Comparative analyses of three Chlorella species in response to light and sugar reveal distinctive lipid accumulation patterns in the Microalga C. sorokiniana.

Rosenberg JN, Kobayashi N, Barnes A, Noel EA, Betenbaugh MJ, Oyler GA - PLoS ONE (2014)

Proposed phylogenetic tree of Chlorella species of interest.Green arrows point to branch placement of the three candidate strains examined in this study (C. vulgaris UTEX 265, C. sorokiniana UTEX 1230, and C. protothecoides UTEX 411); black arrows indicate strains with active genome projects. Asterisks denote strains found to align more closely with a species other than their original labeled speciation. The scale bar represents a 2% difference between distinct ITS region sequences.
© Copyright Policy
Related In: Results  -  Collection

License
Show All Figures
getmorefigures.php?uid=PMC3974682&req=5

pone-0092460-g001: Proposed phylogenetic tree of Chlorella species of interest.Green arrows point to branch placement of the three candidate strains examined in this study (C. vulgaris UTEX 265, C. sorokiniana UTEX 1230, and C. protothecoides UTEX 411); black arrows indicate strains with active genome projects. Asterisks denote strains found to align more closely with a species other than their original labeled speciation. The scale bar represents a 2% difference between distinct ITS region sequences.
Mentions: For our initial species selection, a “genetic fingerprint” based on the 18S ribosomal RNA's internal transcribed spacer (ITS) regions was established for each isolate from a collection of over thirty Chlorella strains and used to construct a phylogenetic tree (Figure 1). The annotated 18S ITS sequences for these organisms have been made available online through the GenBank database. During this survey, we encountered some Chlorella strains that had been designated as related species (e.g., UTEX 29, 2714) and some strains that group within a separate genus entirely (UTEX 2248, 252). Sequencing of the ITS regions also revealed close phylogenetic relationships between Chlorella species in our collection and other strains with active genome projects or available transcriptomes, including NC64A, CS-01, UTEX 395, 259, and 25 [45], [46].

Bottom Line: However, these species differ significantly in their photoautotrophic and heterotrophic characteristics.Heterotrophic growth rates of UTEX 411, 265, and 1230 were found to be 1.5-, 3.7-, and 5-fold higher than their respective autotrophic rates.With a rapid nine-hour heterotrophic doubling time, Chlorella sorokiniana UTEX 1230 maximally accumulated 39% total lipids by dry weight during heterotrophy compared to 18% autotrophically.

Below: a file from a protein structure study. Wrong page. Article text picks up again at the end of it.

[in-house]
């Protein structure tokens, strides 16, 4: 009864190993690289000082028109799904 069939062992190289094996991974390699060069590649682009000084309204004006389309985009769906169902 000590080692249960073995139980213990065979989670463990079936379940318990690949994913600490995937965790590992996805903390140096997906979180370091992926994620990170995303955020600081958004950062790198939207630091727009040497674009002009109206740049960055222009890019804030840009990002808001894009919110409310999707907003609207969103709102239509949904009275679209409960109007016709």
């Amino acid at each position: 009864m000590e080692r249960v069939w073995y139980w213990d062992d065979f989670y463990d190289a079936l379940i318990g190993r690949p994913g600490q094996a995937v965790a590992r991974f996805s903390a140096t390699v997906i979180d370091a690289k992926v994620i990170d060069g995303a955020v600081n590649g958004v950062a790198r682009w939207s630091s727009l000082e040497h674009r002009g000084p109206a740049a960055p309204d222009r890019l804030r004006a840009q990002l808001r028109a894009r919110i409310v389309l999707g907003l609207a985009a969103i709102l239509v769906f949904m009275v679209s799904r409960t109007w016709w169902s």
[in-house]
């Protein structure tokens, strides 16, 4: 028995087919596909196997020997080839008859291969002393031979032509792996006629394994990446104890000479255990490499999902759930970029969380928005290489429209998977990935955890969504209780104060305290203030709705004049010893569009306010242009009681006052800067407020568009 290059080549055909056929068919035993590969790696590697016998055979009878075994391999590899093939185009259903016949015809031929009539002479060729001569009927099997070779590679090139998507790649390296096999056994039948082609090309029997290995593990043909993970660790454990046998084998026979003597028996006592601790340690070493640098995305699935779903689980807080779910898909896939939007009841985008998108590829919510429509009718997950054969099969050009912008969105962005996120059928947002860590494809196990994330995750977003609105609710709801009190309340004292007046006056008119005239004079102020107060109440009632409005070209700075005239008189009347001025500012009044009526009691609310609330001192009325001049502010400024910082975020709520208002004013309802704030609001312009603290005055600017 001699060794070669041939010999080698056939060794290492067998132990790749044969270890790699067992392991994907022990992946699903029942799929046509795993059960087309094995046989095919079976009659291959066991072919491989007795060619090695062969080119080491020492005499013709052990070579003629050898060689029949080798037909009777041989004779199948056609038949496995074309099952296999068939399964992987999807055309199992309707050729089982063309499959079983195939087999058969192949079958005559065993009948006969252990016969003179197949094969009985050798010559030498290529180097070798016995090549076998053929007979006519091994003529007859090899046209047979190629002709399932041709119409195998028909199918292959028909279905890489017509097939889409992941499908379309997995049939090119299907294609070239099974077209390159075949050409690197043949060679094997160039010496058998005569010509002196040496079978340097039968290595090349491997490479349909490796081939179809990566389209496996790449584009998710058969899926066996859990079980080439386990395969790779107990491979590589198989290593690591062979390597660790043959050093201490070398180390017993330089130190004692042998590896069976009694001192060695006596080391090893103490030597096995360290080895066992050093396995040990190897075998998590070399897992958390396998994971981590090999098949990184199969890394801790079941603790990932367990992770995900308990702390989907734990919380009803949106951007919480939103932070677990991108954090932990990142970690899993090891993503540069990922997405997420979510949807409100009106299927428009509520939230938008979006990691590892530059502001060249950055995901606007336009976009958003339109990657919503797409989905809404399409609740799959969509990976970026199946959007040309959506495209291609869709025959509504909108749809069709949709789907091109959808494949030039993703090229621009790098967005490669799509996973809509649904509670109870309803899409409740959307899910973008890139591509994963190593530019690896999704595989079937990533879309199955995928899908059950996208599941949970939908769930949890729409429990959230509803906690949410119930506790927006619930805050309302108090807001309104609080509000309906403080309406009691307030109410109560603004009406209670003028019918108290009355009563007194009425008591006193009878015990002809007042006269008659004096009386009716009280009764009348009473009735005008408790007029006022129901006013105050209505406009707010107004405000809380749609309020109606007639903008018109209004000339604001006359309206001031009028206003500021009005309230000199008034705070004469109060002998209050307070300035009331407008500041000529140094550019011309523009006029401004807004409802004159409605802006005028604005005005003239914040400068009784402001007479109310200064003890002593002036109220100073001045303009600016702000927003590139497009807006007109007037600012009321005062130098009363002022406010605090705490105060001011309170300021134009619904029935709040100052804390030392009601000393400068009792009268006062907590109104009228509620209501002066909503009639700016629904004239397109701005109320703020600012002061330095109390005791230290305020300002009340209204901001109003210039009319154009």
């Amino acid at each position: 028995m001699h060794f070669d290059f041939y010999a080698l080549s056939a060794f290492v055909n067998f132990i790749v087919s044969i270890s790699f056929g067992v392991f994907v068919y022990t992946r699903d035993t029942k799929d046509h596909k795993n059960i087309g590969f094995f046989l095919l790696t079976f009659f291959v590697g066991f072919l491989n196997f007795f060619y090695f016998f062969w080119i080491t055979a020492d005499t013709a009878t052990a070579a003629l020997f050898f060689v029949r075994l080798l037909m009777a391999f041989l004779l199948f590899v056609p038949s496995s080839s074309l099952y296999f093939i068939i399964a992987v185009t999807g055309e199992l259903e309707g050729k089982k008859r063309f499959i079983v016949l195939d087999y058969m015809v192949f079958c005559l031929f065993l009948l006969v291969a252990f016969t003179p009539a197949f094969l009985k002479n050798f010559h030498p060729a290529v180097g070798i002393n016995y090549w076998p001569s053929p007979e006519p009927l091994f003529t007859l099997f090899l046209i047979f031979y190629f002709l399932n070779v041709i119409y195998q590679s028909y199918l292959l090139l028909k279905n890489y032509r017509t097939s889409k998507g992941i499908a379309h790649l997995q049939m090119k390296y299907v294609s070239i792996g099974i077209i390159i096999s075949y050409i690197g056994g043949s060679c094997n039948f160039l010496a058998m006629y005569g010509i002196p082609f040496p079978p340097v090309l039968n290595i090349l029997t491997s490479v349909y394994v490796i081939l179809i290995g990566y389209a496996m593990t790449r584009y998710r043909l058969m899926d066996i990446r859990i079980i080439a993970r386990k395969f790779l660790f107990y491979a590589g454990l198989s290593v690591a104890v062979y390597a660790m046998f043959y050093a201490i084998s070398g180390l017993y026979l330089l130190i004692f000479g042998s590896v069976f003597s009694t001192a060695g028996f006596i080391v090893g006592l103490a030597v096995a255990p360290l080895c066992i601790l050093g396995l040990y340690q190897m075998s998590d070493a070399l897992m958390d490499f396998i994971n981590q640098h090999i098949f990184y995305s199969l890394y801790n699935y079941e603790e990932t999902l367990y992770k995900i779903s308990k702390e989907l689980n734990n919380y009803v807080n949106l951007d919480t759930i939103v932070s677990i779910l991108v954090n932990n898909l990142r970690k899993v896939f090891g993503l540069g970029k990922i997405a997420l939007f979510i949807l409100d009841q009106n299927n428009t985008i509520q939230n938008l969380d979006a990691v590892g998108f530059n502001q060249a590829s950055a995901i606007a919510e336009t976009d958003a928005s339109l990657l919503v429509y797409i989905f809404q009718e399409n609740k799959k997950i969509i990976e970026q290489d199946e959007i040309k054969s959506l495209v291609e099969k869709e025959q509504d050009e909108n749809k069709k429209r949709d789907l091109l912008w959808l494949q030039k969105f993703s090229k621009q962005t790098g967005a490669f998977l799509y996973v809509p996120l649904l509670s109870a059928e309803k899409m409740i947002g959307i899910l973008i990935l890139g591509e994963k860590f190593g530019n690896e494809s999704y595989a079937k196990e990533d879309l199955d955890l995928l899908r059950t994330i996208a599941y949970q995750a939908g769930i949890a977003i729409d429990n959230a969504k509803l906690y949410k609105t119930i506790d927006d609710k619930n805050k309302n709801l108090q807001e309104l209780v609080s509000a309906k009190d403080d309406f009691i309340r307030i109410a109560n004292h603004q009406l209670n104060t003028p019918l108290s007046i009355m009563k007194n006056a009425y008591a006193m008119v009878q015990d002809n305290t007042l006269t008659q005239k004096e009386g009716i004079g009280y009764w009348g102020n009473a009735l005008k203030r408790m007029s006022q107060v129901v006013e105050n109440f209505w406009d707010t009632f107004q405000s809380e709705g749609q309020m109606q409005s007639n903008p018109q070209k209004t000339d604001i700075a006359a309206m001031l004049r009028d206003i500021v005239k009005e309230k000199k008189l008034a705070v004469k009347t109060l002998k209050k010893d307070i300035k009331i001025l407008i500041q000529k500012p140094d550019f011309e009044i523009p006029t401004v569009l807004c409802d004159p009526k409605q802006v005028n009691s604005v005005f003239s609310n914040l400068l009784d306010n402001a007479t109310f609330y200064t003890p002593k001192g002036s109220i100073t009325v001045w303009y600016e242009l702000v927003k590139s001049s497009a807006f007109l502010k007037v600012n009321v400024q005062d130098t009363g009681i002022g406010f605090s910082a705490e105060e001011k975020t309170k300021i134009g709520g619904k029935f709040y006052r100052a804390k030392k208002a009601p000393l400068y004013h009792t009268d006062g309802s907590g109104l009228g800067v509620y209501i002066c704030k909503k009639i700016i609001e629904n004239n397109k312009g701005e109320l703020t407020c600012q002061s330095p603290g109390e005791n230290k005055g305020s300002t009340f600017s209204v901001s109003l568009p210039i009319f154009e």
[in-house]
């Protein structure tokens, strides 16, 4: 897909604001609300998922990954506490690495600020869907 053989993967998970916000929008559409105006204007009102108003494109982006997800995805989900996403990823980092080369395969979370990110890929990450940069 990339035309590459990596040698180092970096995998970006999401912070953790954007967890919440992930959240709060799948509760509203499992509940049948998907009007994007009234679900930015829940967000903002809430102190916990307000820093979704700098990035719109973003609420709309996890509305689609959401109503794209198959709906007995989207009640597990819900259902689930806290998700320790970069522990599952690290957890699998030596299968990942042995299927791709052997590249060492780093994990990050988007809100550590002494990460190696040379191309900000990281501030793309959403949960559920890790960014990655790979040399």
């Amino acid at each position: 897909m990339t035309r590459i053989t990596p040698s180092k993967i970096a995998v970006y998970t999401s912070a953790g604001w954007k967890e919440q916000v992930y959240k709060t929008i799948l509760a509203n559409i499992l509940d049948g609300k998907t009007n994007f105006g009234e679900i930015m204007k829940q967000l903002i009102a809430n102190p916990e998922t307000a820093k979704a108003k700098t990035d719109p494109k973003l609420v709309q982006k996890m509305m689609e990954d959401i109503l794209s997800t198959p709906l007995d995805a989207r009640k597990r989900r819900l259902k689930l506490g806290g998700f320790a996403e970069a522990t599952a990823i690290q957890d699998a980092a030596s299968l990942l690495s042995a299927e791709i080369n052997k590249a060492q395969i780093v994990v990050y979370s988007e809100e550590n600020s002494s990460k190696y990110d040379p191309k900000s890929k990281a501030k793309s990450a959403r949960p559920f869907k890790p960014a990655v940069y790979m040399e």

View Article: PubMed Central - PubMed

Affiliation: Department of Chemical & Biomolecular Engineering, Johns Hopkins University, Baltimore, Maryland, United States of America; Synaptic Research LLC, Baltimore, Maryland, United States of America.

ABSTRACT
While photosynthetic microalgae, such as Chlorella, serve as feedstocks for nutritional oils and biofuels, heterotrophic cultivation can augment growth rates, support high cell densities, and increase triacylglycerol (TAG) lipid content. However, these species differ significantly in their photoautotrophic and heterotrophic characteristics. In this study, the phylogeny of thirty Chlorella strains was determined in order to inform bioprospecting efforts and detailed physiological assessment of three species. The growth kinetics and lipid biochemistry of C. protothecoides UTEX 411, C. vulgaris UTEX 265, and C. sorokiniana UTEX 1230 were quantified during photoautotrophy in Bold's basal medium (BBM) and heterotrophy in BBM supplemented with glucose (10 g L-1). Heterotrophic growth rates of UTEX 411, 265, and 1230 were found to be 1.5-, 3.7-, and 5-fold higher than their respective autotrophic rates. With a rapid nine-hour heterotrophic doubling time, Chlorella sorokiniana UTEX 1230 maximally accumulated 39% total lipids by dry weight during heterotrophy compared to 18% autotrophically. Furthermore, the discrete fatty acid composition of each strain was examined in order to elucidate lipid accumulation patterns under the two trophic conditions. In both modes of growth, UTEX 411 and 265 produced 18:1 as the principal fatty acid while UTEX 1230 exhibited a 2.5-fold enrichment in 18:2 relative to 18:1. Although the total lipid content was highest in UTEX 411 during heterotrophy, UTEX 1230 demonstrated a two-fold increase in its heterotrophic TAG fraction at a rate of 28.9 mg L(-1) d(-1) to reach 22% of the biomass, corresponding to as much as 90% of its total lipids. Interestingly, UTEX 1230 growth was restricted during mixotrophy and its TAG production rate was suppressed to 18.2 mg L-1 d-1. This constraint on carbon flow raises intriguing questions about the impact of sugar and light on the metabolic regulation of microalgal lipid biosynthesis.

Show MeSH
Related in: MedlinePlus